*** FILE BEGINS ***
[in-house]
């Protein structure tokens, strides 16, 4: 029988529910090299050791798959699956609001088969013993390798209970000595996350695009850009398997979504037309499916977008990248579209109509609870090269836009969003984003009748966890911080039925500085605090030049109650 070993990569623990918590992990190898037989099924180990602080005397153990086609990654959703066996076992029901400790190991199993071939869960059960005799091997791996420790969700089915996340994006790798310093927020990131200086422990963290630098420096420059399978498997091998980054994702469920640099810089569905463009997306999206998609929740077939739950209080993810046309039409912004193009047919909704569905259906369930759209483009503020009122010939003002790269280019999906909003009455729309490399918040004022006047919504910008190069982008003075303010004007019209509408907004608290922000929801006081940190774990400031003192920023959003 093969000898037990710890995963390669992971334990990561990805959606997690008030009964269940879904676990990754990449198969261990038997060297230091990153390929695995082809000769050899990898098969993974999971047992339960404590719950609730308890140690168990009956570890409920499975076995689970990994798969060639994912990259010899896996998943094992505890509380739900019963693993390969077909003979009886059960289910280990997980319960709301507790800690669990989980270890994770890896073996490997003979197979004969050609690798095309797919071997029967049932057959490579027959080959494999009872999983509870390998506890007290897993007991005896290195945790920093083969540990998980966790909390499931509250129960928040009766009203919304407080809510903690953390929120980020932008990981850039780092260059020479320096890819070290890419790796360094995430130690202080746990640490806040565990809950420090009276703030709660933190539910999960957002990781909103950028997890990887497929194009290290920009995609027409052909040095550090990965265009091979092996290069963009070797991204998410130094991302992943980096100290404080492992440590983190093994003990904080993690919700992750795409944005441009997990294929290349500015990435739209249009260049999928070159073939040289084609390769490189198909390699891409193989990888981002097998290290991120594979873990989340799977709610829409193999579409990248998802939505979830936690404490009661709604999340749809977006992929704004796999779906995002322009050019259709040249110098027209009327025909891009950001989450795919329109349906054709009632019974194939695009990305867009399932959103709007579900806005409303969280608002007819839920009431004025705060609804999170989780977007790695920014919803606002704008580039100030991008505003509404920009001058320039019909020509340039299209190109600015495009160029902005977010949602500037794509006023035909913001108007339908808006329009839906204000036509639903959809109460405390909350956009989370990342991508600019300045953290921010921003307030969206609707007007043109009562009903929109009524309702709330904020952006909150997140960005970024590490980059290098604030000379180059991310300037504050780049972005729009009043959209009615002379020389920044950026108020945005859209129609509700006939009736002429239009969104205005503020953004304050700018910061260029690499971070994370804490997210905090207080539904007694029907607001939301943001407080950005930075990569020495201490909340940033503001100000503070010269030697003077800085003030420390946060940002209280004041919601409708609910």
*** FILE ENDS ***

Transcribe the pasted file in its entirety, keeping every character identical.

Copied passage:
[in-house]
């Protein structure tokens, strides 16, 4: 029988529910090299050791798959699956609001088969013993390798209970000595996350695009850009398997979504037309499916977008990248579209109509609870090269836009969003984003009748966890911080039925500085605090030049109650 070993990569623990918590992990190898037989099924180990602080005397153990086609990654959703066996076992029901400790190991199993071939869960059960005799091997791996420790969700089915996340994006790798310093927020990131200086422990963290630098420096420059399978498997091998980054994702469920640099810089569905463009997306999206998609929740077939739950209080993810046309039409912004193009047919909704569905259906369930759209483009503020009122010939003002790269280019999906909003009455729309490399918040004022006047919504910008190069982008003075303010004007019209509408907004608290922000929801006081940190774990400031003192920023959003 093969000898037990710890995963390669992971334990990561990805959606997690008030009964269940879904676990990754990449198969261990038997060297230091990153390929695995082809000769050899990898098969993974999971047992339960404590719950609730308890140690168990009956570890409920499975076995689970990994798969060639994912990259010899896996998943094992505890509380739900019963693993390969077909003979009886059960289910280990997980319960709301507790800690669990989980270890994770890896073996490997003979197979004969050609690798095309797919071997029967049932057959490579027959080959494999009872999983509870390998506890007290897993007991005896290195945790920093083969540990998980966790909390499931509250129960928040009766009203919304407080809510903690953390929120980020932008990981850039780092260059020479320096890819070290890419790796360094995430130690202080746990640490806040565990809950420090009276703030709660933190539910999960957002990781909103950028997890990887497929194009290290920009995609027409052909040095550090990965265009091979092996290069963009070797991204998410130094991302992943980096100290404080492992440590983190093994003990904080993690919700992750795409944005441009997990294929290349500015990435739209249009260049999928070159073939040289084609390769490189198909390699891409193989990888981002097998290290991120594979873990989340799977709610829409193999579409990248998802939505979830936690404490009661709604999340749809977006992929704004796999779906995002322009050019259709040249110098027209009327025909891009950001989450795919329109349906054709009632019974194939695009990305867009399932959103709007579900806005409303969280608002007819839920009431004025705060609804999170989780977007790695920014919803606002704008580039100030991008505003509404920009001058320039019909020509340039299209190109600015495009160029902005977010949602500037794509006023035909913001108007339908808006329009839906204000036509639903959809109460405390909350956009989370990342991508600019300045953290921010921003307030969206609707007007043109009562009903929109009524309702709330904020952006909150997140960005970024590490980059290098604030000379180059991310300037504050780049972005729009009043959209009615002379020389920044950026108020945005859209129609509700006939009736002429239009969104205005503020953004304050700018910061260029690499971070994370804490997210905090207080539904007694029907607001939301943001407080950005930075990569020495201490909340940033503001100000503070010269030697003077800085003030420390946060940002209280004041919601409708609910």